I am very sorry to be writing to let you know that Dr Joanna Seldon died on Tuesday 6 December after a long illness that she faced with much dignity and courage. She died peacefully, surrounded by her family, who have supported her throughout with great love.
Joanna arrived at the college, with Anthony and the children, in August 1997, and remained here until December 2005 when Anthony became Master of Wellington College. As Simon Smith relates, she certainly fulfilled the role of Headmaster’s wife admirably, hosting countless events in the house and being an ever-present and colourful figure around the school, often accompanied by Toby the Golden Retriever. But she was a distinguished academic in her own right (both Seldons were PhDs) and it was not long before she became an incredibly important member of the English Department. She immediately endeared herself to her pupils: she was a natural and highly stimulating teacher and one who so obviously put her pupils’ interests first.
One of her great legacies to the school was to foster an interest in creative writing. Again she led by example: as her website testifies, she was prolific and accomplished as a poet and a short story writer. The evenings of music and poetry readings she organized were popular. She was a persuasive speaker too: her addresses in chapel and elsewhere were always beautifully crafted and memorable. She also did much to serve the interests of Jewish members of the school, ensuring they were exploring their own faith whilst the rest of the school attended chapel services. Joanna truly lived the life of the school; she was admired and respected by fellow staff, pupils and parents alike. She was, of course, also married to one of the foremost headmasters and educationists of our times, and her support for Anthony, and her whole family, was completely unwavering, even after her illness took hold. Brighton and Wellington were indeed fortunate to have had someone like her at the heart of their communities.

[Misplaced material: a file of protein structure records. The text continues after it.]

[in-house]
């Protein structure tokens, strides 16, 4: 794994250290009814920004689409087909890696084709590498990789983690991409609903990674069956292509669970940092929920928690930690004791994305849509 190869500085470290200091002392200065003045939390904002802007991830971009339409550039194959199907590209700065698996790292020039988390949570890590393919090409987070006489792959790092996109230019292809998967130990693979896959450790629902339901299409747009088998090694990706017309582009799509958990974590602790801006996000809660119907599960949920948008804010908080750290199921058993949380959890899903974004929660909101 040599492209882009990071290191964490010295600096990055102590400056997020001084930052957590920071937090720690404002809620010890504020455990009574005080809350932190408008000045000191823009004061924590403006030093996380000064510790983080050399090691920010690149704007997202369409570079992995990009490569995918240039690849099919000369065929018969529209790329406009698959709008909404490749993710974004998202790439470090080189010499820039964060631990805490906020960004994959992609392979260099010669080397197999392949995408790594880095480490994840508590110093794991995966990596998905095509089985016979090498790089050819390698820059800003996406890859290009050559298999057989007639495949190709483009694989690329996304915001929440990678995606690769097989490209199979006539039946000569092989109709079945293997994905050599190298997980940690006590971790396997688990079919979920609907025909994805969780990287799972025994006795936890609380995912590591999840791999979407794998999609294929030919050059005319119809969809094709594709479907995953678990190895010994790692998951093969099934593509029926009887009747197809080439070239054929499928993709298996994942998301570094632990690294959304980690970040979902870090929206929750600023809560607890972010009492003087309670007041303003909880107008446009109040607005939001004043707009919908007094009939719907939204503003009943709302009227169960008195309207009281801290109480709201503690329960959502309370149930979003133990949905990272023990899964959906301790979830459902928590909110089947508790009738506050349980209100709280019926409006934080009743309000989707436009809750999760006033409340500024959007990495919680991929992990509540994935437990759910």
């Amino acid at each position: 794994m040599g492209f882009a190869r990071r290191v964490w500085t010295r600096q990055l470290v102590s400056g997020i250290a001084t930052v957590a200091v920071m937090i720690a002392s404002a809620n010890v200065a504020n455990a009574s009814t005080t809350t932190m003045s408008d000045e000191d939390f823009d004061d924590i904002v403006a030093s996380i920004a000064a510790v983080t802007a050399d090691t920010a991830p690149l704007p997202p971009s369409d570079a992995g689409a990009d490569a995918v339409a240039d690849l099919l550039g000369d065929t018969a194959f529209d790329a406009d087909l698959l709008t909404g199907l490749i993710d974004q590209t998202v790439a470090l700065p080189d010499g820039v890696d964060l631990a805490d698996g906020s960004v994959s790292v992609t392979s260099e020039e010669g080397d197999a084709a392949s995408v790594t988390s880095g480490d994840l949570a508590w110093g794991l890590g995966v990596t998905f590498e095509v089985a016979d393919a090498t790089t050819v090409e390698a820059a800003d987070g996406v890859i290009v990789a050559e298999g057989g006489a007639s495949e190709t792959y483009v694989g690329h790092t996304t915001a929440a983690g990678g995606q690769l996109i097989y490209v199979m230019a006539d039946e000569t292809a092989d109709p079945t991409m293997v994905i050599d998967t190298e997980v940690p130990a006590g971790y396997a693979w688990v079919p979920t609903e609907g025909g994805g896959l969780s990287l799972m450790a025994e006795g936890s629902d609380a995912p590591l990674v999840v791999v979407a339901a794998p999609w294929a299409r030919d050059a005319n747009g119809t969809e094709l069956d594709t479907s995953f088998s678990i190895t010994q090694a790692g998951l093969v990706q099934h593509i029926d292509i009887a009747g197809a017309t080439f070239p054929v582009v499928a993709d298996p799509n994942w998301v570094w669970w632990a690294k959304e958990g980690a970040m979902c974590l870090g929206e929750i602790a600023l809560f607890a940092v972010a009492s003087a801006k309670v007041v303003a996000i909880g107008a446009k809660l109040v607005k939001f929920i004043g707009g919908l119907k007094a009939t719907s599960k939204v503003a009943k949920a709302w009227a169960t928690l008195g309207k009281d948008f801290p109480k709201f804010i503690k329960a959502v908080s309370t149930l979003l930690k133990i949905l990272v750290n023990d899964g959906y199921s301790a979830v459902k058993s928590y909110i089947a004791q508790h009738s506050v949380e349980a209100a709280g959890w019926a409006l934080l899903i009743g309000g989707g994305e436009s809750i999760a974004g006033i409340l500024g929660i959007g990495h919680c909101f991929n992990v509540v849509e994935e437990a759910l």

From a personal point of view, I was thrilled that Joanna was able to attend Speech Day this year and it was an even greater honour to sit next to her at lunch afterwards. She was already suffering ill health but was incredibly upbeat, interested in everyone and everything around her. I should very much have liked to have been one of those many hundreds of pupils who had the privilege of being taught by her.
A memorial service will be held in London in the new year, details of which I will pass on in due course. In the meantime, we all extend our heartfelt sympathy to Anthony, Jess, Susie and Adam.